"Our research also shows that whilst longer lives are valuable, the most valuable health priority of all is to ensure that healthspan rises to match lifespan; and that the period many spend in poor health towards the end of life is made as small as possible."

Again the nonsense of compression of morbidity...

Posted by: Antonio at July 23rd, 2021 9:46 AM

Please explain the "nonsense". Otherwise you translate into trollhood.

Posted by: tonenotvolume at July 25th, 2021 12:29 PM

In my opinion, the NIH has brainwashed the gerontology community by refusing to fund any potential anti-aging treatment that claims to extend human lifespan. The result is much dancing around, in which proposers take an oath that they will extend healthspan only. This is so ingrained that many researchers spout the line automatically.

There may be some undiscovered doomsday clock lurking in the human genome that always lowers the scythe at 120 years or so, no matter what treatments we devise. But I really doubt that. I think that the clock, i.e., age-progressive epigenetic programming, as observed in DNA methylation, -has already been discovered, and that we already have in hand several ways of resetting it, e.g., burst Yamanaka OSKM doses, Katcher's E-5, and perhaps even GDF-11 infusions and GLA supplements.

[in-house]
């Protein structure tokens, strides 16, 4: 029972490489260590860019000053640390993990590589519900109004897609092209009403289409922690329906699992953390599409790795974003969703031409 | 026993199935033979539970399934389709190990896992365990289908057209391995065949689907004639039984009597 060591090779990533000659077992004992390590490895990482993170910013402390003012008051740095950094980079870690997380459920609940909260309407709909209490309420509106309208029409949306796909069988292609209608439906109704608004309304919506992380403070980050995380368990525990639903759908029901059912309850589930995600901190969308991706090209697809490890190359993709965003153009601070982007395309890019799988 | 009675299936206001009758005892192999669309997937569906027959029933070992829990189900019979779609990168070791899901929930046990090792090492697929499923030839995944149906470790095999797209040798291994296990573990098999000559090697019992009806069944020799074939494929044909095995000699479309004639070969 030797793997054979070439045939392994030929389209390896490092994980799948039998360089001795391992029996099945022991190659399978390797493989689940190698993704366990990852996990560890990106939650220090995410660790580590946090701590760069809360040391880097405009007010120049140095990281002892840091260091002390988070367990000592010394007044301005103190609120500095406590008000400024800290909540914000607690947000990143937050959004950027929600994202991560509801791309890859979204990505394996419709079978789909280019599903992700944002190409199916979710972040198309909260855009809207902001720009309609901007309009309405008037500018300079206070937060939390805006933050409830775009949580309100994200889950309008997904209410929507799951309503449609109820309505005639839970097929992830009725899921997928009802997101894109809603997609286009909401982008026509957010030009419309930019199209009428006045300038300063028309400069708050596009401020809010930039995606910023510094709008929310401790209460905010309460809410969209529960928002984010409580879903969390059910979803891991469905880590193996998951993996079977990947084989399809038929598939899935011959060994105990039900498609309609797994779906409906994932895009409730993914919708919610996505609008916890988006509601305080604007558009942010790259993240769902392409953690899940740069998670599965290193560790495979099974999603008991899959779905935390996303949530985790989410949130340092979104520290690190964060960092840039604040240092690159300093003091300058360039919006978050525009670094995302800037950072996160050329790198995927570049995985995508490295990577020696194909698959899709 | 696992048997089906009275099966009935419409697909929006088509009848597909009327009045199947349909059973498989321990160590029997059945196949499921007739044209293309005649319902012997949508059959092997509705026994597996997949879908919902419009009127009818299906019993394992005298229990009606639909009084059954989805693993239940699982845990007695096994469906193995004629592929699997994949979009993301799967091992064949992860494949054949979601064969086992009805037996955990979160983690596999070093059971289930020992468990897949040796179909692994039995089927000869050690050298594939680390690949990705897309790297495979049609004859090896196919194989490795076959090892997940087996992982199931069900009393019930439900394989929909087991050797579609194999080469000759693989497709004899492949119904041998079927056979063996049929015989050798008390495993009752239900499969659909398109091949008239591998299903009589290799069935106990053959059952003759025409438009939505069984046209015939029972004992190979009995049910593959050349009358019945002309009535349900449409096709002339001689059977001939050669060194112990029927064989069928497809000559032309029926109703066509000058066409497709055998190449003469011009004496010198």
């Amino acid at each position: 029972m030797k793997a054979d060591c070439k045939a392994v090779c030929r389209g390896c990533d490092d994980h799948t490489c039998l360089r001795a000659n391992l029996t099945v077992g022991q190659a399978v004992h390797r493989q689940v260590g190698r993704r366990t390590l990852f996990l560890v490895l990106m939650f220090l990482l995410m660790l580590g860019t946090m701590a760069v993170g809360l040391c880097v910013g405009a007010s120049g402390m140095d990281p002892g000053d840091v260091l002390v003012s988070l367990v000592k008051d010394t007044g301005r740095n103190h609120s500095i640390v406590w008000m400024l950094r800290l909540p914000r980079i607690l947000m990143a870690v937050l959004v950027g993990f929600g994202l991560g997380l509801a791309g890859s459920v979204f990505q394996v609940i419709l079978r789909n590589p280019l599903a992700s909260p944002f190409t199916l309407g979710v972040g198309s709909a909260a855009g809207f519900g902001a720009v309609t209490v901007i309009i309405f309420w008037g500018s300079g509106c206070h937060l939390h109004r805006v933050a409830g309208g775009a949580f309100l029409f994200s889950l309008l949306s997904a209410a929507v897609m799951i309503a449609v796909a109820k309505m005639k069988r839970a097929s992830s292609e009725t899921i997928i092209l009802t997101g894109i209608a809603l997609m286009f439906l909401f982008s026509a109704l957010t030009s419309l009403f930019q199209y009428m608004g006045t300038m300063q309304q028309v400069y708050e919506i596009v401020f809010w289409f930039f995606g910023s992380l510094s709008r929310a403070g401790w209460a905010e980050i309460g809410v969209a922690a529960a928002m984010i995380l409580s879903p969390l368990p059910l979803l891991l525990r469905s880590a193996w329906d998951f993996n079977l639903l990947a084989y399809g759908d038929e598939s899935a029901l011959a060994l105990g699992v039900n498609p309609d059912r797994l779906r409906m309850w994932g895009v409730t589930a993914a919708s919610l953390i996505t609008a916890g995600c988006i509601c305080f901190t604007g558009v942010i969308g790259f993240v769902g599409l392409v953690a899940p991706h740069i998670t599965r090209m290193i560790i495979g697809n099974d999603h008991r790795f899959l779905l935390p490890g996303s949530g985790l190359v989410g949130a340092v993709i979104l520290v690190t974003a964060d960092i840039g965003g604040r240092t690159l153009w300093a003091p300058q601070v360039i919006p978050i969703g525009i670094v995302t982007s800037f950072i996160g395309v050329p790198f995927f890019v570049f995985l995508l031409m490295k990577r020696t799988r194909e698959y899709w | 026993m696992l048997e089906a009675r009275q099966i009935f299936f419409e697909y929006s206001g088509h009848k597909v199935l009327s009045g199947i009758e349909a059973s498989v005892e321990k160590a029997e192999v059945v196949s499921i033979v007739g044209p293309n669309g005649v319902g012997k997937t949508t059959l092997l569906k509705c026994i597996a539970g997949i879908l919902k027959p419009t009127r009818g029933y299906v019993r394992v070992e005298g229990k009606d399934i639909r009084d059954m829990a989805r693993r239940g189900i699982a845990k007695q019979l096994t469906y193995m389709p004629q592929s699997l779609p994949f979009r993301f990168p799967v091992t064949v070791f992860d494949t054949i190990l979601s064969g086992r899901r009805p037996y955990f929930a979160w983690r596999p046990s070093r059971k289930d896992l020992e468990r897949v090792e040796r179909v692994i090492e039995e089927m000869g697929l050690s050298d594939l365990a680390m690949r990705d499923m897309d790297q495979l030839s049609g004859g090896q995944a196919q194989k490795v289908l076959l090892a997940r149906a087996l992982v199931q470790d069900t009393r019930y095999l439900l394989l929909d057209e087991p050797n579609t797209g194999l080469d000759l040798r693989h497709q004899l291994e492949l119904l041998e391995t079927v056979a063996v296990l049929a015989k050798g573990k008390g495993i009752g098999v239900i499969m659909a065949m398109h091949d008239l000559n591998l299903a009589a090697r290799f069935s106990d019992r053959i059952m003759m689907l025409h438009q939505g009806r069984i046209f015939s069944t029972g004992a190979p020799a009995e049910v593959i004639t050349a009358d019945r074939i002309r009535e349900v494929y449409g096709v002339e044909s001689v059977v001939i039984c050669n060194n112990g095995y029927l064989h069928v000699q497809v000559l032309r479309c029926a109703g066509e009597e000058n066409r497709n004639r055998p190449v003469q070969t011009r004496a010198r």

Posted by: John G. Cramer at July 26th, 2021 3:58 PM

" … development of new treatments that aren't just aimed at age-related diseases, but which target AGEing itself."

AGEing itself is called ' normal' AGEing or sometimes Primary AGEing.
Calling it Normal reduces motivation to treat it. Why would anyone want to cure something that is 'normal'. I don't call it normal, because symptoms such as grey hair, wrinkled skin, weak muscles, weak and brittle bones reveals great Abnormality. Being normal means being young and functioning like a young person-rejuvenated human. What is 'normal' for your age is often very abnormal as compared to a young individual. I prefer to call it Primary AGEing. In the absence of age-related diseases one will still suffer and die of Primary AGEing.

Decades were waisted by not treating Primary AGEing, but billions and trillions of dollars were saved by not curing AGEing. Just as repairing an old vehicle is very costly and it is cheaper and more economical to scrap the old one and get a new one, so it is with old humans. Curing oldsters is uneconomical - it is cheaper to let them die without treatment and replace them with new humans - children. The economics doesn't favor repairing oldsters.
Perhaps in the future there will be a new technology that will help to continually maintain youngsters in the functionally young condition, or reversing aging in the middle aged.
Microscopic robots that will repair and restore youthfulness automatically - making it economically efficient, probably cheaper than raising and educating a new human - a child.
This kind of technology is still unavailable , may be decades in the future.

Posted by: Nicholas D. at July 28th, 2021 4:40 PM